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VERIFY: Trump press secretary's stats linking crime and police defunding need context

Kayleigh McEnany said crime data and police defunding in several cities were related, but budgets were only just changing or yet to change in those cities.

Near the end of a news briefing on Aug. 4, White House press secretary Kayleigh McEnany presented graphics of worsening police statistics in Los Angeles, Minneapolis and New York City that she said were tied to defunding the police.

THE QUESTION

Is it correct that the homicide and shootings statistics cited by President Trump’s press secretary were tied directly to defunding the police?

THE ANSWER

Mostly no. With police defunding plans just starting to be put in place in Los Angeles and New York, the crime comparisons didn’t fully reflect the budget cuts. In Minneapolis, the proposal to overhaul the police department won’t go to voters until 2021, if it makes it that far.

WHAT WE FOUND

On Los Angeles, McEnany’s graphic said: “LA Mayor Eric Garcetti has proposed cut of $150 million from the LAPD/14% rise in homicides this year (2020) vs. last year (2019).”

LA police statistics do show that homicides rose 14.2% from July 2019 to July 2020, but overall violent crime fell 6.9% in the same period. The city’s fiscal year started July 1. The budget passed that night and, in a Los Angeles Times story from July 23, the police chief said he was still hashing out cuts. He was beginning to curtail hiring, projecting a force of 250 fewer officers in July 2021. In other words, the July 2020 figures don’t reflect defunding. The $150 million reduction, from a police budget of $1.86 billion, also shifts funds to plug the city’s financial holes from the coronavirus pandemic as well as moving money to summer youth and city hiring programs for marginalized residents.

On Minneapolis, McEnany’s graphic said: “Unanimous vote in the Minneapolis city council to dismantle the police/94% increase in homicides compared to last year.”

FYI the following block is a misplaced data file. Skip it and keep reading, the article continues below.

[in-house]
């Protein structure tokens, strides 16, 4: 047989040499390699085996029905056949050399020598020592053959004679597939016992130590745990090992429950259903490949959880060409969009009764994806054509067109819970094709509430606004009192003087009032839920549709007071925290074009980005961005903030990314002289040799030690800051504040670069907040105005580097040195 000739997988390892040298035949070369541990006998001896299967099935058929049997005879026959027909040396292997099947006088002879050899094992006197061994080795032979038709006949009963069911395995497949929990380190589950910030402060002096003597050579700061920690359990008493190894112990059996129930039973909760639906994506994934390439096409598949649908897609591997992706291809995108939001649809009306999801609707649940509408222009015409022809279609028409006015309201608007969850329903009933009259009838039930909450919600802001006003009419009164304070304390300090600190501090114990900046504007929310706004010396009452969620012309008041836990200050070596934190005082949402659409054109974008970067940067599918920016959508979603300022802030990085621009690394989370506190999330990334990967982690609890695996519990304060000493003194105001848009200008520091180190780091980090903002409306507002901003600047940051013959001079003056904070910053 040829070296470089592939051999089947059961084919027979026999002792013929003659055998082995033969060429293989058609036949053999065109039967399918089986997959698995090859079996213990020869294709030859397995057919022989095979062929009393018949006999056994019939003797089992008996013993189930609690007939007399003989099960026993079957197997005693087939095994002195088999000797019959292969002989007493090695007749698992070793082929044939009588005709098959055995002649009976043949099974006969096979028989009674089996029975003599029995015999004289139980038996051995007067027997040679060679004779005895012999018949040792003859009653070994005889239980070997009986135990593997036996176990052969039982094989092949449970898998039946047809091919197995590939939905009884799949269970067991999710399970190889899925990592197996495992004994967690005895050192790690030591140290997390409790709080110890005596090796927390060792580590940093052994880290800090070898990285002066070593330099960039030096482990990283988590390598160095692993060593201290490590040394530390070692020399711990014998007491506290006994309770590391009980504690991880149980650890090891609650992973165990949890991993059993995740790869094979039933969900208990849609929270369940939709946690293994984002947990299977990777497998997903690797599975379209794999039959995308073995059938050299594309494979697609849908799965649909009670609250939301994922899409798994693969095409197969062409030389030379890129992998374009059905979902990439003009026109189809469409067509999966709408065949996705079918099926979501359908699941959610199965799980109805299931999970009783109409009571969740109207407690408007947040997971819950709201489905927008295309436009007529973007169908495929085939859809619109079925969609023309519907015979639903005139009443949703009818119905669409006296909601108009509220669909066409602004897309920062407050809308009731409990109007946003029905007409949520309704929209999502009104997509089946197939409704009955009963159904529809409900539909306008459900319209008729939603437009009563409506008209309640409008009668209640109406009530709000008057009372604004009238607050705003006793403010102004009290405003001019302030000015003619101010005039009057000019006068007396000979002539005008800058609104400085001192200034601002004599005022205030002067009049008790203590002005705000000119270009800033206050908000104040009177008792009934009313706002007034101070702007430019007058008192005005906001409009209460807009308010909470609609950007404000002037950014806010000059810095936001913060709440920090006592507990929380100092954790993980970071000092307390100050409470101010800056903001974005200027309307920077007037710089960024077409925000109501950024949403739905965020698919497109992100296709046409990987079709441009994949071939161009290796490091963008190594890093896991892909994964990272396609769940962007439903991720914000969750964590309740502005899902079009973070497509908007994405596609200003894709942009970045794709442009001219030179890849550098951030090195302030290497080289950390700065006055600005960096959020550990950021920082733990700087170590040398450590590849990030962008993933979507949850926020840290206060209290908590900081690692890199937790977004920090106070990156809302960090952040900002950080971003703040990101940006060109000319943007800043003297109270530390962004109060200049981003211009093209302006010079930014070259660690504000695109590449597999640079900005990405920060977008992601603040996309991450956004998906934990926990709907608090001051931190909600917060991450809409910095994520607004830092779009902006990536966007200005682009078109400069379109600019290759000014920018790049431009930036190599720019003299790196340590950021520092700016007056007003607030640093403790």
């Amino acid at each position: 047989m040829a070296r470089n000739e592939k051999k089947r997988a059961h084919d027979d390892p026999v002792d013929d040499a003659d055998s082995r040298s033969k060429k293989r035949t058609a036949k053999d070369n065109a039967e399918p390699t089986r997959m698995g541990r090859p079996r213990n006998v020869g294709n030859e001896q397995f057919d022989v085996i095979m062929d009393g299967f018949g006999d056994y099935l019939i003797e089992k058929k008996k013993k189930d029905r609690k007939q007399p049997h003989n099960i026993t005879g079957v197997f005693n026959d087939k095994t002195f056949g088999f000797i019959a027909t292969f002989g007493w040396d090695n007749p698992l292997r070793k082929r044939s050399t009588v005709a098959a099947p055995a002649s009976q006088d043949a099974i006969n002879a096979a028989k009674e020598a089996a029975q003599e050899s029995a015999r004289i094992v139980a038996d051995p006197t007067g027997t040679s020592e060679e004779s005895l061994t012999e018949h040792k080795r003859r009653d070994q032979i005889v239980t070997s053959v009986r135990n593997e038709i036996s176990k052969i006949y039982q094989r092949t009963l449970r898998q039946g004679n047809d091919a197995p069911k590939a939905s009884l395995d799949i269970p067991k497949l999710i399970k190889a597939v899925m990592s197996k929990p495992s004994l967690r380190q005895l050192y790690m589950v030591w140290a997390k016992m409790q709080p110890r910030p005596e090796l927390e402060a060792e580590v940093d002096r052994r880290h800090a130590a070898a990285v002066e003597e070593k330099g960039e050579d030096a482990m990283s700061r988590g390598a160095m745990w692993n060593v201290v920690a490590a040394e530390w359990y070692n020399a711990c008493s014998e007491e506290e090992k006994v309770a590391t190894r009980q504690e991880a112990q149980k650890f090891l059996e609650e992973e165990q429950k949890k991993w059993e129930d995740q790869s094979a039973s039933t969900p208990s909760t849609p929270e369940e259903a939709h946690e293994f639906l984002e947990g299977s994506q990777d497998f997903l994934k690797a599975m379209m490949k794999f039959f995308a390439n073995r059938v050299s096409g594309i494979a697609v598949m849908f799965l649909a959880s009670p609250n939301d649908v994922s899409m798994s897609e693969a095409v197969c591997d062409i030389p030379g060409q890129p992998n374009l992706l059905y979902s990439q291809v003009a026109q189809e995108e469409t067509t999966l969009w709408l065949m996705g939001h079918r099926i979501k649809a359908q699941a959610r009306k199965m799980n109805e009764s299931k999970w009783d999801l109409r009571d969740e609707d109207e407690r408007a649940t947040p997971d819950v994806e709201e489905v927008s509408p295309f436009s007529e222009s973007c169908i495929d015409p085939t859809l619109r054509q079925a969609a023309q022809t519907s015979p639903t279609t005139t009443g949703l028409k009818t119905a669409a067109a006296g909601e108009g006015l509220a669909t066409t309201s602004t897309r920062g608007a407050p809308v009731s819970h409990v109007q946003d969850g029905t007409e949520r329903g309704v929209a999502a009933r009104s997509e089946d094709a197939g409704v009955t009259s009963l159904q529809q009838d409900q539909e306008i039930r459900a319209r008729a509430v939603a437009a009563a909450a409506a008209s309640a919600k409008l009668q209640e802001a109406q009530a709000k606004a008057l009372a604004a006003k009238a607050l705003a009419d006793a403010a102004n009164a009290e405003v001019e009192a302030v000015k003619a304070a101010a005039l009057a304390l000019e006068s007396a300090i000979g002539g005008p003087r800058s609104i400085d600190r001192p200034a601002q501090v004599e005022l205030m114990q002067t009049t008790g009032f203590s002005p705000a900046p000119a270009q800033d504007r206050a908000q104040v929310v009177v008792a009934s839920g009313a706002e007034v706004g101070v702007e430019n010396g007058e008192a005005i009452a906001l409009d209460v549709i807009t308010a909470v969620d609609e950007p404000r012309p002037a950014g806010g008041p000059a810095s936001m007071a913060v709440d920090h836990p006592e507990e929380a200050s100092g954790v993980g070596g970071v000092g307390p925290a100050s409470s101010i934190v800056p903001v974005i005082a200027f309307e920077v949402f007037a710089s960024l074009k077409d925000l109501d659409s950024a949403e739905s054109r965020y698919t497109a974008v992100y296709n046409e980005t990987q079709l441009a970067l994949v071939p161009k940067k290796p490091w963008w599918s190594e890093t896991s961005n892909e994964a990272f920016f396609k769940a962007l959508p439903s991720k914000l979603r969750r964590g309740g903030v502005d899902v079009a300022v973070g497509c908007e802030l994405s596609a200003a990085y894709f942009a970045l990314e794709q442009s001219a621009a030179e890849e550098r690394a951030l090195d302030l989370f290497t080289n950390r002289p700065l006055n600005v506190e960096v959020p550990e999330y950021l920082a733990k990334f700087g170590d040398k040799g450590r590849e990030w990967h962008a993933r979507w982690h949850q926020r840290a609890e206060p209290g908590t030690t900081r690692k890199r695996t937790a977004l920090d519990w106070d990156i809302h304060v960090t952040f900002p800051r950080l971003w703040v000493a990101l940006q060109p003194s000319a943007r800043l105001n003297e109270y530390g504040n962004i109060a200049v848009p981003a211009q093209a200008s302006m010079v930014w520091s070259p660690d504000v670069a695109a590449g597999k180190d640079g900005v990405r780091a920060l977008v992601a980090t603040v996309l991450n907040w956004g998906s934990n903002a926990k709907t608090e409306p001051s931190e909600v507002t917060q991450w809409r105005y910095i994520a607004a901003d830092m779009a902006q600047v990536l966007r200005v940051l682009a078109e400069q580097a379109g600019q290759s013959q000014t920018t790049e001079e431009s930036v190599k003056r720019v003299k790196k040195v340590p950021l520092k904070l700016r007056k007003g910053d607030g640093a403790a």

The Minneapolis City Council passed in June a proposal to replace the police department with a Department of Community Safety and Violence Prevention. However, residents must approve the city charter amendment before any changes are made, and they won’t see the issue on the ballot until at least 2021. So with no actual change in place, there is no tie of dismantling the police to homicide figures. As of Aug. 4, Minneapolis had seen 42 homicides in 2020 compared with 48 for all 2019.

On New York City, McEnany graphic said: “NYC city council cut police budget by $1B/177% increase in shootings from July 2019.”

New York City says for its 2021 fiscal year, which began July 1, it’s making $1 billion in cuts and shifted costs in the police budget “while maintaining patrol strength to protect the safety of all communities.” 

Like Los Angeles, the New York City budget was passed at the last minute July 1 in a 32-17 vote, with budget-tightening across city departments because of the pandemic. Council members voting against the budget said police funding shouldn’t be cut when crime is rising, according to The New York Times, and the city did report 244 shooting incidents in July 2020 over 88 in July 2019 for a 177% increase.

The police budget includes a hiring freeze and the cancellation of the July class of new officers, as well as shifts the monitoring of illegal vending, the homeless and school safety to other departments.

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